By Zach Schepis
Photo courtesy of Stephanie Macias.
“So many roads to ease my soul.”
Poet Robert Hunter first penned these words nearly two decades ago, dedicated to a band well-worn with echoes from a half century of constant touring. The Grateful Dead lyric conjures an image of a weathered traveler, a nomad of the road that comes a bit closer to home with every step.
There’s something peaceful that holds hands with the wayfarer afar. A certain silence or wisdom grows to accompany the dusty footfalls.
The dust has cleared, and with it Christy Hays has reached a profound new state of stillness. It’s a peace of mind that the singer-songwriter discovered after years spent journeying around the world.
“There’s an element of quietness that I’ve reached within myself,” Hays tells BTR.
“When I started playing music, I had all these preconceived notions of what it was going to be like and how long it would take to reach some kind of level of success. All of those things were proved different over the last seven years that I’ve been doing this.”
She might have started writing songs at the age of 14, but it wasn’t until she turned 27 that Hays decided she wanted to be a professional songwriter. In the time between, she fell in love with nature. After attending college for forestry Hays moved directly to Alaska where she could lose herself in the wilderness.
The chilly winds sent her rippling along frozen currents and river eddies. She ended up a guide in Alaskan fish and game. But the path was far from sealed in stone. Hays underwent a startling transformation in the desolate tundra that split her career path into a sprawling crossroads.
“I just decided that my purpose in life was to make art instead of science,” says Hays. “So I wandered around the world. A lot.”
She’s not exaggerating. The songwriter dropped her old life behind and set sails for South America, beginning with El Salvador. She later drifted to Southeast Asia, where she walked from country to country as the quiet observer–letting her experiences seep into a timeless well from which her songs would later spring.
Hays acknowledges that while the traveling instills a rush of creativity within her, the majority of her songs actually stray far from the self. Her inspiration for songwriting stems from her observations of others–culling their stories from years spent on the road.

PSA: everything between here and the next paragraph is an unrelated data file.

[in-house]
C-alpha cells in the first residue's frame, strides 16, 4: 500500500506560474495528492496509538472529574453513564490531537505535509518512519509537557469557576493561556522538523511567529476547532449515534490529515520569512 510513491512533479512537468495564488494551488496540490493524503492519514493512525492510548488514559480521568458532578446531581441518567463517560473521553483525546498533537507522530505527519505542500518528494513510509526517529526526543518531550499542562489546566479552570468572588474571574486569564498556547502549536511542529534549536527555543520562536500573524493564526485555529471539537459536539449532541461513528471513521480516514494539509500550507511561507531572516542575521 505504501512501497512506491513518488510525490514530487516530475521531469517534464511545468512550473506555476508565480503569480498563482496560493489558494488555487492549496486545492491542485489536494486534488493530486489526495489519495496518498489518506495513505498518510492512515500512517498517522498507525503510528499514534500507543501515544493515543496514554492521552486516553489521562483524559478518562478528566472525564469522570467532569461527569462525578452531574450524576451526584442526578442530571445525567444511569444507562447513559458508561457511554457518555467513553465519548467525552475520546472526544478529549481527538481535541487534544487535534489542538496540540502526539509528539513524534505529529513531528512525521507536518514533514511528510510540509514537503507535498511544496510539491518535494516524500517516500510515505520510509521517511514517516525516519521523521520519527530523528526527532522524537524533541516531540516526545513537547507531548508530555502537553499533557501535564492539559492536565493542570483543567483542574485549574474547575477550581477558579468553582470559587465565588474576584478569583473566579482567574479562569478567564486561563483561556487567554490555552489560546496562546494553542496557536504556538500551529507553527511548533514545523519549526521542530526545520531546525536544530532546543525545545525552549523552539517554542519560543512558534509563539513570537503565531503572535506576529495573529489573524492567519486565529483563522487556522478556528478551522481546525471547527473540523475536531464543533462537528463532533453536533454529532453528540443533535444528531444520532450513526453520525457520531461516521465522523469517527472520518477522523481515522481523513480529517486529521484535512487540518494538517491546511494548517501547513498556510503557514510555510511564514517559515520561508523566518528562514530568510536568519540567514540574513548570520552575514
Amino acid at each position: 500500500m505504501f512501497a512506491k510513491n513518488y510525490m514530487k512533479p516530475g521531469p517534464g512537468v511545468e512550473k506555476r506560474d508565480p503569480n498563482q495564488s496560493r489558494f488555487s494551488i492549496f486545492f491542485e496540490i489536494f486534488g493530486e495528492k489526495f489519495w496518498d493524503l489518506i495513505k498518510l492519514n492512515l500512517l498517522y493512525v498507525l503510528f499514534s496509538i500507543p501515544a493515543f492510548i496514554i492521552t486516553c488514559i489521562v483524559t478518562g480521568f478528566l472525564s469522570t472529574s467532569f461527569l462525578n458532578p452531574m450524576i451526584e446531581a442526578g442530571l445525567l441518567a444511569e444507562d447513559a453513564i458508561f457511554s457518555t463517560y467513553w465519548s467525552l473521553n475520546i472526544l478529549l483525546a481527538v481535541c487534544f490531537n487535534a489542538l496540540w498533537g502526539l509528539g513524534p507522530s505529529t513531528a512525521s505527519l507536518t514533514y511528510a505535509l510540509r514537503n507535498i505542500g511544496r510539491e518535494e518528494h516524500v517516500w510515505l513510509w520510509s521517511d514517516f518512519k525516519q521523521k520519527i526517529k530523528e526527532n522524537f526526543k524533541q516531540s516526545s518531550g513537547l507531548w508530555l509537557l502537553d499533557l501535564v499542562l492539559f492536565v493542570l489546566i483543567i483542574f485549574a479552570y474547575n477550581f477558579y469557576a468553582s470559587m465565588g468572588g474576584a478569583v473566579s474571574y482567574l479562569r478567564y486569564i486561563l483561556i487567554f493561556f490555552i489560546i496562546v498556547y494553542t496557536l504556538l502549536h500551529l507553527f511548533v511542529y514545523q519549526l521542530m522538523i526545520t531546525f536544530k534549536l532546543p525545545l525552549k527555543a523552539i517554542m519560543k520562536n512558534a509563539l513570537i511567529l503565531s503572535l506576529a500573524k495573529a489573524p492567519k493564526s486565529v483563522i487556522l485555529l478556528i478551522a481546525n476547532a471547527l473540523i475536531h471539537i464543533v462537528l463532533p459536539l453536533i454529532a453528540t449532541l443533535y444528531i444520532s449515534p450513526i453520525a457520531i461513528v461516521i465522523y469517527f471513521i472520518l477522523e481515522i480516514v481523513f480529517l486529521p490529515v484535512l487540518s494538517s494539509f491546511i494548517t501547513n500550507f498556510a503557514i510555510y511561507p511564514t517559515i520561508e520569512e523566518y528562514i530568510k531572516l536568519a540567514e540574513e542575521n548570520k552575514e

Once while resting after a river trip, Hays sat along a clay bank next to an older man. He looked to be in his 70s and seemed to be severely paralyzed. She followed his gaze along the water, where she spotted a young man casting his line into the stream. From the sparkle of affection in the old man’s eyes, she knew it was his son.
The two took to talking. The elder man spilled a slow rolling reverie about his life, and Hays, ever-attentive, listened. He explained how he spent the majority of his life in Denver “breaking his back” for Lockheed Martin. He struggled to raise a family and all the while remorse quickened his blood. In desperation, he clung to the notion that one day he would retire and buy the plot of land where he and Hays were sitting.
He finally reached his dream, retired, and took to exploring his acquired acreage. A newfound joy arose, as the old man realized he could spend the rest of his days losing himself everyday in the boundless nature. Without warning, however, he suffered a devastating stroke that left him unable to walk. The blessing of his beautiful surroundings had suddenly become a curse.
“His story hit me really hard,” reflects Hays. “It made me think about the fragility of life, and doing something your entire life that you really don’t want to do.”
The conversation stuck with Hays, so much so that she wrote a song. It’s aptly titled “Lockheed,” and although unreleased, should be available for listening later this year.
In the meantime, Hays has followed up her 2012 album Drought with last December’s EP O’ Montana. The songs are tender and almost naked in their honesty. Folk shuffles and country twinges pang alongside Hay’s acoustic plucking and a voice that effortlessly wavers between effervescence and quiet longing.
The invigorating sense of confidence heard in the songs is not lost on Hays. In the three years between her records she developed a vision for the material on O’ Montana that she believed in more and more with each passing day. The album symbolizes a road to inward realization that years of meditating alone and afar have taught her.
“I think one of the biggest differences between those two pieces is a comfortableness with myself and the art that I was producing,” says Hays. “I really believed in what I was putting out there.”
To hear the rest of the interview, tune into this week’s Discovery Corner.
Or find your own way to interpret Christy Hays by clicking here.